Monday, May 14, 2012

Surprisingly, It Didn't Suck

People of the Internet! I just read a parenting book that not only didn't make my eyes bleed, I also actually liked it.  Will wonders never cease.

The book is 1-2-3 Magic and it's not made of sparkly rocket science unicorns or anything.  It is, however, a good reminder of how not to let your kids push your buttons.  It's written by a very sensible child psychologist, who thinks that parents have a responsibility to be loving, but also to be firm and to set good boundaries.  The basic premise is: three chances to correct their behavior, then a consequence.  No negotiation, no explaining, no one last chance.  Different consequences for different ages; if a teenager won't take a timeout, they can choose between a fine, a chore, or loss of a privilege.  If the 3-year-old won't take a timeout, you put them in their room.  Consistently ignore annoying behavior.  Don't explain and reason and argue with small children; they're doing whatever to get a rise out of you, and when you lose your temper, that's a kind of positive reinforcement.

Yes, I knew all of this, but sometimes it's good to be reminded.  Go read it and see.

The only thing I completely disagree with is that the author says "Don't make the child apologize, because they'll just be lying."  This is true, but apologies are most often a social construct having nothing to do with how one feels.  I am teaching him that when he hurts someone, he has to say sorry, whether he feels remorse or not.  It reminds me of what my mother always said about our teachers in school: "You don't have to have respect for them, but you do have to show respect for them."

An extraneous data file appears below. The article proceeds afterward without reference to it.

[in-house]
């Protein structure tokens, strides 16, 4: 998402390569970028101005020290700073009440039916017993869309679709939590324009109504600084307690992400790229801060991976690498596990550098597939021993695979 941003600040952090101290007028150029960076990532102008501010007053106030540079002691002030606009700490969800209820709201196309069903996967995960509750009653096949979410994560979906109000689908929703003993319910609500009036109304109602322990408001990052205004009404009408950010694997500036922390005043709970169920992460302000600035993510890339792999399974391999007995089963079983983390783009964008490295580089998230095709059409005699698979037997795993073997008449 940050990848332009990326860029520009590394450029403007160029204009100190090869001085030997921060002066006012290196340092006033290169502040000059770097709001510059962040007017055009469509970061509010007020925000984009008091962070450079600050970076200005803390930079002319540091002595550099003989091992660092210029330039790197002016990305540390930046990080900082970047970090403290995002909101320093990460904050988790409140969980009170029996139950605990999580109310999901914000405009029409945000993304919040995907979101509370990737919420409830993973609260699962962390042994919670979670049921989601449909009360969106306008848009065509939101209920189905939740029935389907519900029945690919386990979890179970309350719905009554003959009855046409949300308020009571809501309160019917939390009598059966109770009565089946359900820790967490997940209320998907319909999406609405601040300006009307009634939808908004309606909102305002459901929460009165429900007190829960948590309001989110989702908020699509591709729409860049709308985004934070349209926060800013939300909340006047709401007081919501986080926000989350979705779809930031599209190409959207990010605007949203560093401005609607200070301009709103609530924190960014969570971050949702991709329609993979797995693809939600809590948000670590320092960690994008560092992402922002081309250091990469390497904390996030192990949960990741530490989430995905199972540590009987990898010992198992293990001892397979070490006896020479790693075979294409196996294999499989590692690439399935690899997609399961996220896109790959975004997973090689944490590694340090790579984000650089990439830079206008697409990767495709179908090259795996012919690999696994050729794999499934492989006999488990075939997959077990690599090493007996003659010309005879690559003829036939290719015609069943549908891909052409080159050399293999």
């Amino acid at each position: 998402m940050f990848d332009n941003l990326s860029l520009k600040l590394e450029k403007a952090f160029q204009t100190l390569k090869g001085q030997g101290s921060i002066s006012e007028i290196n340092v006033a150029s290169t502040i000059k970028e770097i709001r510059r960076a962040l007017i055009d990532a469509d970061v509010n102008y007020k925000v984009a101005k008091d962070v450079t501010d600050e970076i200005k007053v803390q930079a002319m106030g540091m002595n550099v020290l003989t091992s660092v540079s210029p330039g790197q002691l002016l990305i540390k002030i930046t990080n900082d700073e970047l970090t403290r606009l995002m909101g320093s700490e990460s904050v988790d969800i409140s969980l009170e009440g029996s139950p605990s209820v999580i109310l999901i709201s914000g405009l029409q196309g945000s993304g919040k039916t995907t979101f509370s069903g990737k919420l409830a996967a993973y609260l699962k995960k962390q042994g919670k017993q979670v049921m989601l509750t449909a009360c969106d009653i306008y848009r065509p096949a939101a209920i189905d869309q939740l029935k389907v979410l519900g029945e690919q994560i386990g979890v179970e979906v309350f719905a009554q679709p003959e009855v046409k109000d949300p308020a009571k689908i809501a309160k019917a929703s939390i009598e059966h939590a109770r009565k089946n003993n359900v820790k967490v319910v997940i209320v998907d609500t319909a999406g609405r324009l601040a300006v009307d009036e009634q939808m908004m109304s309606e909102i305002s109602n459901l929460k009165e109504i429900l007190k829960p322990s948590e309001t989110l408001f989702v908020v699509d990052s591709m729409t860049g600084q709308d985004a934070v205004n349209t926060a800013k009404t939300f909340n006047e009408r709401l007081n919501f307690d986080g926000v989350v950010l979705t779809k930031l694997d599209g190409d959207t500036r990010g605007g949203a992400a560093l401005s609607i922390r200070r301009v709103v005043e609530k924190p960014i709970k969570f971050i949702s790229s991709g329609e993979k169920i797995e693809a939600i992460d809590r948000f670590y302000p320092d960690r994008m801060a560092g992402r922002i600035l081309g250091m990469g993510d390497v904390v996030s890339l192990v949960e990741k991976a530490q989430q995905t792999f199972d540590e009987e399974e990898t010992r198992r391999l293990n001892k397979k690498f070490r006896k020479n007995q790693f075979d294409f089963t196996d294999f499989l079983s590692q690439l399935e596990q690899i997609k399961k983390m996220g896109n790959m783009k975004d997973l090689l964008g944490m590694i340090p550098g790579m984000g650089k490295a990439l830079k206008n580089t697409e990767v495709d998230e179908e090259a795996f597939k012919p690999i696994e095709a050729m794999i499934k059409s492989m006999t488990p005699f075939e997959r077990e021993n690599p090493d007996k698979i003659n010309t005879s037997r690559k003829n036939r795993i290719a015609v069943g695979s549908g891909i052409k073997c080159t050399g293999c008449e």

1. Anonymous10:47 AM

    Sounds reasonable, except for the not explaining part. Don't explain to a small child? Really? So you just take the child away from what he or she is doing without explaining why it's wrong? How is the child supposed to learn what is appropriate?

    1. Well, you've already said "No hitting, that's _" three times, or you said no hitting and then they hit and that's one. Or it's something they know they can't do (no stealing the baby's toys: I have already said this over a thousand times). Brief descriptions, not a five minute discourse on how the kid's been so naughty and naughty children get time outs andandand...

  2. Anonymous10:18 AM

    I loved that book and it really worked for us. Years later, all I have to do is start counting (this is a rare occurrence), and my kid listens.

    We did explain briefly why the punishment was given, but didn't lecture and tried to move one from the incident quickly.

  3. It sounds quite simple and sensible, aside from the apologizing part. It is currently waiting for me at the library. I liked "Nurtureshock" since it had lots of the latest scientific studies on kids, and contradicts a substantial amount of the irritating parenting books.
    Completely off topic, but I'm currently reading "Grow the Good Life: Why a vegetable garden will make you happy, healthy, wealthy, and wise." The claims are so fantastic, I had to read it. I'm loving it though, it's the book I would write if I were 50 and been gardening for 25 years. I might get my neighbor friend to read it... She told me she wants to build a raised bed for lettuce and tomatoes over Memorial Day weekend. Apparently I'm a good influence?

  4. i hear great things about this book all the time, from lots of smart, trustworthy people. i will have to actually read it one of these days.

    the thing i see around here that drives me nuts are the folks who start the count-to-3-times thing, except you and me and the kid and every vertebrate for 300 miles can tell they will never get to 3. it would be better just to do nothing.


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